Perhaps the Enigma could work well with some high efficiency speakers that will bring out the nice midrange, while not exposing too much of the treble. But if you happen to own more difficult, lower efficiency speakers, that have more extension in the bass and treble, you might want to consider some of the competition, either all-in-one or separates.
I have to admit that I am not very enthusiastic about this unit. It does have some qualities, being compact and very well build, having a nice, rich midrange, and working very well with human voice. But I didn't like the very basic ergonomics, the poor driving ability and the slight harshness in the higher frequencies when playing louder. It made for an uneven presentation that just didn't sound 'right' to me. But I am a transistor guy, and like precision and drive in a system.
There's a lot of competition in this price range and there are many alternatives available, both integrated as well as separates. Perhaps the Enigma does represent the most affordable and simple way into 'valve sound', and I do think that Audio Analogue deserve some credit for trying to create something that is different. As always, the best way is to have a listen yourself.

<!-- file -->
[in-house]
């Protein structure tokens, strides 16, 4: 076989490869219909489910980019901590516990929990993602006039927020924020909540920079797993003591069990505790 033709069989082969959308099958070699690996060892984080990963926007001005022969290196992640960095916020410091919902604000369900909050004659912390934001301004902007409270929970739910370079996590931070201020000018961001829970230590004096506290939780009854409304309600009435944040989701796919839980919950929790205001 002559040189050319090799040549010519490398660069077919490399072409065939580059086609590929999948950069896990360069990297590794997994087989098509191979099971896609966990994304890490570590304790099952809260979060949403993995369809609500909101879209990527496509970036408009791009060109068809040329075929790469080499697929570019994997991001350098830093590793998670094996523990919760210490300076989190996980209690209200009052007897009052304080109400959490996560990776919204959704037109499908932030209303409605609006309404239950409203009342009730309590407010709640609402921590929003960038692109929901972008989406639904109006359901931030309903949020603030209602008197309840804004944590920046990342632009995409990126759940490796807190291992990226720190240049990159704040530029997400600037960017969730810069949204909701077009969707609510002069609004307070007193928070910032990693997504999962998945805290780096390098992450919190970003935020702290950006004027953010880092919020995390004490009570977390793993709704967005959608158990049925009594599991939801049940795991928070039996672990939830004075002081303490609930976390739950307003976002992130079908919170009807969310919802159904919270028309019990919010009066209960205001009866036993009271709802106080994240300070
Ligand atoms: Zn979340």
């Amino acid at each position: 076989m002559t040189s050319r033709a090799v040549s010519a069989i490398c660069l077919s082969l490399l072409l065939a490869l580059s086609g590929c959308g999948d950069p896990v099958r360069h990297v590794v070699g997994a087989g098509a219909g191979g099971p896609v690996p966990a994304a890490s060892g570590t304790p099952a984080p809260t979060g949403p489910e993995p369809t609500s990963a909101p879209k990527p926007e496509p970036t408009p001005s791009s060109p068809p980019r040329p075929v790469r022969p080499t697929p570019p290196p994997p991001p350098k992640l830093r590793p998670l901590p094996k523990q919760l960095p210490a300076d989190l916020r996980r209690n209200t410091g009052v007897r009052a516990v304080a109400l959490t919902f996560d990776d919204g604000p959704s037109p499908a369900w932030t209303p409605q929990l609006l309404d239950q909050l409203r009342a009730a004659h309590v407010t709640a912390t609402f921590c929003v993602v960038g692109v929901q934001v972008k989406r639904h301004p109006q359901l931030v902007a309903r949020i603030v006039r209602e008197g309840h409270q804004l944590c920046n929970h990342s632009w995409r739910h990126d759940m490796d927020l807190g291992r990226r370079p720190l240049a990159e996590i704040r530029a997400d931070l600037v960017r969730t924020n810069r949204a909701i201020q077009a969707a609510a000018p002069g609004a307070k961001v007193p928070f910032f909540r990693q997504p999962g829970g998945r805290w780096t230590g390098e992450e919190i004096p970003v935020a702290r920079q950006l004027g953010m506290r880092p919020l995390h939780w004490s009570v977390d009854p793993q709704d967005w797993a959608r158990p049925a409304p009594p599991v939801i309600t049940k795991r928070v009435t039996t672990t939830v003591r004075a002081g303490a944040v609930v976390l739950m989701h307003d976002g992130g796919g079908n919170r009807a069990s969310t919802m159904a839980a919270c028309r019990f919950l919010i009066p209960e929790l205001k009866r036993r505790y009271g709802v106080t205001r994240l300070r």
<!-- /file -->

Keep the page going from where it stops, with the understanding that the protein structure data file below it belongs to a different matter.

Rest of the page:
Maarten van Casteren, TNT UK.
I accept all of your comments, but I answer with a question: can you find on the market a similar product with the same size, same sound quality, same design, same build quality, same raw materials quality and same price? The answer is NO... So any comparison with any other all-in-one product does not really make sense. For sure it is not a perfect product, because there are some things that can always be improved exactly like in any other model from other manufacturers.
When we thought about Enigma, we did not really want to fight against the same competitors we have for other models in our range, but we wanted to create something unique that could be of interest not only to the Audiophile market.
We will use all of your comments and suggestions to improve future versions and I thank you for anything you said, positive or negative, it is always very welcome.
Last but not least: all of our dealers and customers, when making a comparison with Arcam Solo, found the sound of Enigma better, but these are just personal opinions...
Stefano Blanda, Audio Analogue.
© Copyright 2006 Maarten van Casteren - www.tnt-audio.com